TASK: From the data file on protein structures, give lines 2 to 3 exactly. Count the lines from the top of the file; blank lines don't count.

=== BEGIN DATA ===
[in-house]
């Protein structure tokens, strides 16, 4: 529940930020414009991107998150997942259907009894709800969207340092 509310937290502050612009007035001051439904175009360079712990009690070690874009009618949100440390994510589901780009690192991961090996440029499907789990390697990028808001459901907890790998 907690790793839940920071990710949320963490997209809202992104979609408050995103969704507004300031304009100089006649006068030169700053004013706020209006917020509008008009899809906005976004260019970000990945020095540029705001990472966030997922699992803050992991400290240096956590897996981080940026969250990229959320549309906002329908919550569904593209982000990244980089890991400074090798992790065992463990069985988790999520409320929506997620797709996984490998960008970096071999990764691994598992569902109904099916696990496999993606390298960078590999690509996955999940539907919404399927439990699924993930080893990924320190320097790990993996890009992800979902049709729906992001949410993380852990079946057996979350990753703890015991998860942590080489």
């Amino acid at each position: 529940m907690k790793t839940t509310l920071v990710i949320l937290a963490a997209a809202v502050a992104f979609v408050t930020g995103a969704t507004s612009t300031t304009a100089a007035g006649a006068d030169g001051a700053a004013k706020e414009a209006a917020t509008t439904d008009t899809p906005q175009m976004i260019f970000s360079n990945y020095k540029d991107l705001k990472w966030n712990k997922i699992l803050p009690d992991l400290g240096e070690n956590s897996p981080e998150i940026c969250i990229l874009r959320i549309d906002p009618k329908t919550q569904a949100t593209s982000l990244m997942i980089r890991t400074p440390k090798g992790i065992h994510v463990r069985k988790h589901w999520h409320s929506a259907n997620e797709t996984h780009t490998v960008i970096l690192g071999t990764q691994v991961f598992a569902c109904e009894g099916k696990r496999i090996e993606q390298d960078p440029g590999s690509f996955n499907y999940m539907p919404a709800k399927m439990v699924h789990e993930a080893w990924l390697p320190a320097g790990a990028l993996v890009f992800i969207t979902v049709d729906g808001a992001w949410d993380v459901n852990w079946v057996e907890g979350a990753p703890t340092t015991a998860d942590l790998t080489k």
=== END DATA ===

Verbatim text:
């Protein structure tokens, strides 16, 4: 529940930020414009991107998150997942259907009894709800969207340092 509310937290502050612009007035001051439904175009360079712990009690070690874009009618949100440390994510589901780009690192991961090996440029499907789990390697990028808001459901907890790998 907690790793839940920071990710949320963490997209809202992104979609408050995103969704507004300031304009100089006649006068030169700053004013706020209006917020509008008009899809906005976004260019970000990945020095540029705001990472966030997922699992803050992991400290240096956590897996981080940026969250990229959320549309906002329908919550569904593209982000990244980089890991400074090798992790065992463990069985988790999520409320929506997620797709996984490998960008970096071999990764691994598992569902109904099916696990496999993606390298960078590999690509996955999940539907919404399927439990699924993930080893990924320190320097790990993996890009992800979902049709729906992001949410993380852990079946057996979350990753703890015991998860942590080489």
């Amino acid at each position: 529940m907690k790793t839940t509310l920071v990710i949320l937290a963490a997209a809202v502050a992104f979609v408050t930020g995103a969704t507004s612009t300031t304009a100089a007035g006649a006068d030169g001051a700053a004013k706020e414009a209006a917020t509008t439904d008009t899809p906005q175009m976004i260019f970000s360079n990945y020095k540029d991107l705001k990472w966030n712990k997922i699992l803050p009690d992991l400290g240096e070690n956590s897996p981080e998150i940026c969250i990229l874009r959320i549309d906002p009618k329908t919550q569904a949100t593209s982000l990244m997942i980089r890991t400074p440390k090798g992790i065992h994510v463990r069985k988790h589901w999520h409320s929506a259907n997620e797709t996984h780009t490998v960008i970096l690192g071999t990764q691994v991961f598992a569902c109904e009894g099916k696990r496999i090996e993606q390298d960078p440029g590999s690509f996955n499907y999940m539907p919404a709800k399927m439990v699924h789990e993930a080893w990924l390697p320190a320097g790990a990028l993996v890009f992800i969207t979902v049709d729906g808001a992001w949410d993380v459901n852990w079946v057996e907890g979350a990753p703890t340092t015991a998860d942590l790998t080489k």